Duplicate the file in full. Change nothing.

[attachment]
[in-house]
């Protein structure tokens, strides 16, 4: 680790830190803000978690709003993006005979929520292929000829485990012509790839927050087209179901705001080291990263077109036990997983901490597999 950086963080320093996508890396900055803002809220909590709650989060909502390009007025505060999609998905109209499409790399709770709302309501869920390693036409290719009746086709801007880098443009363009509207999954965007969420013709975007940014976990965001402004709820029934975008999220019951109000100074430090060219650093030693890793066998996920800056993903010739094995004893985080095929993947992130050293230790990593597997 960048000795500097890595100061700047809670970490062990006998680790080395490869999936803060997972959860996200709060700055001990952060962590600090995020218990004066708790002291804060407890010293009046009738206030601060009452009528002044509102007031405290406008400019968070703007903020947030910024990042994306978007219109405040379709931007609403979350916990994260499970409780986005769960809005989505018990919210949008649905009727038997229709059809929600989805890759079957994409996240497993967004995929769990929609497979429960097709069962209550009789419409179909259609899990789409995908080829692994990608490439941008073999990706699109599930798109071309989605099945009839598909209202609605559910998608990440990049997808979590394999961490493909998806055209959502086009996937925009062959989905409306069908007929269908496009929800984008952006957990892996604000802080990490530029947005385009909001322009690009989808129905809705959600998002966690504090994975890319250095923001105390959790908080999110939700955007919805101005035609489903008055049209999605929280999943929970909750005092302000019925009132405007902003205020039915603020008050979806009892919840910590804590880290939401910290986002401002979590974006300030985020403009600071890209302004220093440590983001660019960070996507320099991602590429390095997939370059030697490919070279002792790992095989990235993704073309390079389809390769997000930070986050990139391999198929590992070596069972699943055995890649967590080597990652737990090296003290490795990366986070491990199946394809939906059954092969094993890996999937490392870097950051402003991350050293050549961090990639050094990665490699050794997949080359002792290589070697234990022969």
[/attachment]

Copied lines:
[in-house]
């Protein structure tokens, strides 16, 4: 680790830190803000978690709003993006005979929520292929000829485990012509790839927050087209179901705001080291990263077109036990997983901490597999 950086963080320093996508890396900055803002809220909590709650989060909502390009007025505060999609998905109209499409790399709770709302309501869920390693036409290719009746086709801007880098443009363009509207999954965007969420013709975007940014976990965001402004709820029934975008999220019951109000100074430090060219650093030693890793066998996920800056993903010739094995004893985080095929993947992130050293230790990593597997 960048000795500097890595100061700047809670970490062990006998680790080395490869999936803060997972959860996200709060700055001990952060962590600090995020218990004066708790002291804060407890010293009046009738206030601060009452009528002044509102007031405290406008400019968070703007903020947030910024990042994306978007219109405040379709931007609403979350916990994260499970409780986005769960809005989505018990919210949008649905009727038997229709059809929600989805890759079957994409996240497993967004995929769990929609497979429960097709069962209550009789419409179909259609899990789409995908080829692994990608490439941008073999990706699109599930798109071309989605099945009839598909209202609605559910998608990440990049997808979590394999961490493909998806055209959502086009996937925009062959989905409306069908007929269908496009929800984008952006957990892996604000802080990490530029947005385009909001322009690009989808129905809705959600998002966690504090994975890319250095923001105390959790908080999110939700955007919805101005035609489903008055049209999605929280999943929970909750005092302000019925009132405007902003205020039915603020008050979806009892919840910590804590880290939401910290986002401002979590974006300030985020403009600071890209302004220093440590983001660019960070996507320099991602590429390095997939370059030697490919070279002792790992095989990235993704073309390079389809390769997000930070986050990139391999198929590992070596069972699943055995890649967590080597990652737990090296003290490795990366986070491990199946394809939906059954092969094993890996999937490392870097950051402003991350050293050549961090990639050094990665490699050794997949080359002792290589070697234990022969």